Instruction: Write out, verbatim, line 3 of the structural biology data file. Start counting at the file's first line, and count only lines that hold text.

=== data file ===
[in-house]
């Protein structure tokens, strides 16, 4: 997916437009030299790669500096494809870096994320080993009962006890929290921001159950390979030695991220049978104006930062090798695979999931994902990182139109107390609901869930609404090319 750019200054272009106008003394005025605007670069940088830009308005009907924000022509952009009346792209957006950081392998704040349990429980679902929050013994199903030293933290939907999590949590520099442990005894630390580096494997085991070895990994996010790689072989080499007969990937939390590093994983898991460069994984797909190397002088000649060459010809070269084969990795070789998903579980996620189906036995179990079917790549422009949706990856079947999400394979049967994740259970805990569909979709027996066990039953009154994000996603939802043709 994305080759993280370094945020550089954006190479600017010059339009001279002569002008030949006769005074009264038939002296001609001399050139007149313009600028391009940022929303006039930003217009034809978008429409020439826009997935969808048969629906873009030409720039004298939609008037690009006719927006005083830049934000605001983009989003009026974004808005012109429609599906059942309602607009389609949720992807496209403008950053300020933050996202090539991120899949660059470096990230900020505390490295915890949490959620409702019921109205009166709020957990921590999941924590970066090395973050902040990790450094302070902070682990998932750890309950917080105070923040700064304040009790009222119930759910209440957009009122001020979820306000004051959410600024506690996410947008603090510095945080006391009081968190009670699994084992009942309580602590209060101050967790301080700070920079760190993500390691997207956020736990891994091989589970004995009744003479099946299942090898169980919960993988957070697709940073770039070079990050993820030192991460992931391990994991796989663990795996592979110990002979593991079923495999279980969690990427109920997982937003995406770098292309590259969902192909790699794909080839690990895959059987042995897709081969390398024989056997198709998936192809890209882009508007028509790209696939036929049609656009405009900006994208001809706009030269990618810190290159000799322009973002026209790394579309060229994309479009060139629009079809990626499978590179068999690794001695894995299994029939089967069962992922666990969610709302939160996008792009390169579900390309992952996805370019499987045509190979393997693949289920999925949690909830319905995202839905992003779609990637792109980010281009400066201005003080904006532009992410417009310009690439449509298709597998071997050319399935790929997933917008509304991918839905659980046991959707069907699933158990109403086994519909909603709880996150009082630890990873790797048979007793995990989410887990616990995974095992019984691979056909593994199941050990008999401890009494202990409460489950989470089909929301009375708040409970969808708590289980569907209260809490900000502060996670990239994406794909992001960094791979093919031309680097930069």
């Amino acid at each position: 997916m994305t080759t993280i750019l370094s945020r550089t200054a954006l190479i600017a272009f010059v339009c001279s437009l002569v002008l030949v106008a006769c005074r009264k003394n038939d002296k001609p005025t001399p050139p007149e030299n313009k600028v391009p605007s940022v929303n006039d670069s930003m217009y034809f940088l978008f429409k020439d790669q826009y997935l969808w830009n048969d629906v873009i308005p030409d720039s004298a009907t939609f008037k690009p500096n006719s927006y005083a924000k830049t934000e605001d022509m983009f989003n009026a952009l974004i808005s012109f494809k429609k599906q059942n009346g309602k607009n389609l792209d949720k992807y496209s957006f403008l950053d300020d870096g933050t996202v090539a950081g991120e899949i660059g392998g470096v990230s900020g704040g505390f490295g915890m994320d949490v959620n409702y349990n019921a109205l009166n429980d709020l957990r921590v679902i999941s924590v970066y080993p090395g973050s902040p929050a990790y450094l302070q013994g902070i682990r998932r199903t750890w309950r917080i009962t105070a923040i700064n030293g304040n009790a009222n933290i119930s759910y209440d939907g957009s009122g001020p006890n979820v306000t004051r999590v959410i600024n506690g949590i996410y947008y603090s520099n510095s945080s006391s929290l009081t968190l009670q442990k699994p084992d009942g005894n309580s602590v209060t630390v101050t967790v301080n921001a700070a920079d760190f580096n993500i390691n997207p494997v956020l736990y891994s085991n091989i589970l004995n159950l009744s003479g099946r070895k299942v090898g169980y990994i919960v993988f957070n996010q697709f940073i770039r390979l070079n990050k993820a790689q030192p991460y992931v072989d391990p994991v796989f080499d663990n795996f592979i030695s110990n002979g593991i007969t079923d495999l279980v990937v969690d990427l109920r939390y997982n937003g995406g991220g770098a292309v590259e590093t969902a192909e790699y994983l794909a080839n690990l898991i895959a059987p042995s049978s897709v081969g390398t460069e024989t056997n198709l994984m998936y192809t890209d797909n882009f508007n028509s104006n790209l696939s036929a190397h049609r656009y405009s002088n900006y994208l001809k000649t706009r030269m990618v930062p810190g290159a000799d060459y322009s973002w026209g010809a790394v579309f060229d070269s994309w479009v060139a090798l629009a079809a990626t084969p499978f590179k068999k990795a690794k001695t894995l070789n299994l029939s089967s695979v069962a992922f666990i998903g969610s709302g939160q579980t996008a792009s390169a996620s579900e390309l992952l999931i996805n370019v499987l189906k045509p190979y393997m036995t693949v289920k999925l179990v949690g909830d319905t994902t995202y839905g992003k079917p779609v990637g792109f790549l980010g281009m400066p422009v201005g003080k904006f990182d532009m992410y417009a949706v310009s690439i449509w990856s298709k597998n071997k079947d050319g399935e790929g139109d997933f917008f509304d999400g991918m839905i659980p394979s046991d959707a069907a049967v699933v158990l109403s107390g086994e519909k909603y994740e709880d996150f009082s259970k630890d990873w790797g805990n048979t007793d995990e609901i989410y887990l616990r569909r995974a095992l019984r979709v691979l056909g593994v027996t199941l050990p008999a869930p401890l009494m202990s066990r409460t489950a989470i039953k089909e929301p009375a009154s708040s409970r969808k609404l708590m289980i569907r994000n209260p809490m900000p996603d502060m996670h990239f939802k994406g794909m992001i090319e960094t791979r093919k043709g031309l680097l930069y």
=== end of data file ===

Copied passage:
């Amino acid at each position: 997916m994305t080759t993280i750019l370094s945020r550089t200054a954006l190479i600017a272009f010059v339009c001279s437009l002569v002008l030949v106008a006769c005074r009264k003394n038939d002296k001609p005025t001399p050139p007149e030299n313009k600028v391009p605007s940022v929303n006039d670069s930003m217009y034809f940088l978008f429409k020439d790669q826009y997935l969808w830009n048969d629906v873009i308005p030409d720039s004298a009907t939609f008037k690009p500096n006719s927006y005083a924000k830049t934000e605001d022509m983009f989003n009026a952009l974004i808005s012109f494809k429609k599906q059942n009346g309602k607009n389609l792209d949720k992807y496209s957006f403008l950053d300020d870096g933050t996202v090539a950081g991120e899949i660059g392998g470096v990230s900020g704040g505390f490295g915890m994320d949490v959620n409702y349990n019921a109205l009166n429980d709020l957990r921590v679902i999941s924590v970066y080993p090395g973050s902040p929050a990790y450094l302070q013994g902070i682990r998932r199903t750890w309950r917080i009962t105070a923040i700064n030293g304040n009790a009222n933290i119930s759910y209440d939907g957009s009122g001020p006890n979820v306000t004051r999590v959410i600024n506690g949590i996410y947008y603090s520099n510095s945080s006391s929290l009081t968190l009670q442990k699994p084992d009942g005894n309580s602590v209060t630390v101050t967790v301080n921001a700070a920079d760190f580096n993500i390691n997207p494997v956020l736990y891994s085991n091989i589970l004995n159950l009744s003479g099946r070895k299942v090898g169980y990994i919960v993988f957070n996010q697709f940073i770039r390979l070079n990050k993820a790689q030192p991460y992931v072989d391990p994991v796989f080499d663990n795996f592979i030695s110990n002979g593991i007969t079923d495999l279980v990937v969690d990427l109920r939390y997982n937003g995406g991220g770098a292309v590259e590093t969902a192909e790699y994983l794909a080839n690990l898991i895959a059987p042995s049978s897709v081969g390398t460069e024989t056997n198709l994984m998936y192809t890209d797909n882009f508007n028509s104006n790209l696939s036929a190397h049609r656009y405009s002088n900006y994208l001809k000649t706009r030269m990618v930062p810190g290159a000799d060459y322009s973002w026209g010809a790394v579309f060229d070269s994309w479009v060139a090798l629009a079809a990626t084969p499978f590179k068999k990795a690794k001695t894995l070789n299994l029939s089967s695979v069962a992922f666990i998903g969610s709302g939160q579980t996008a792009s390169a996620s579900e390309l992952l999931i996805n370019v499987l189906k045509p190979y393997m036995t693949v289920k999925l179990v949690g909830d319905t994902t995202y839905g992003k079917p779609v990637g792109f790549l980010g281009m400066p422009v201005g003080k904006f990182d532009m992410y417009a949706v310009s690439i449509w990856s298709k597998n071997k079947d050319g399935e790929g139109d997933f917008f509304d999400g991918m839905i659980p394979s046991d959707a069907a049967v699933v158990l109403s107390g086994e519909k909603y994740e709880d996150f009082s259970k630890d990873w790797g805990n048979t007793d995990e609901i989410y887990l616990r569909r995974a095992l019984r979709v691979l056909g593994v027996t199941l050990p008999a869930p401890l009494m202990s066990r409460t489950a989470i039953k089909e929301p009375a009154s708040s409970r969808k609404l708590m289980i569907r994000n209260p809490m900000p996603d502060m996670h990239f939802k994406g794909m992001i090319e960094t791979r093919k043709g031309l680097l930069y």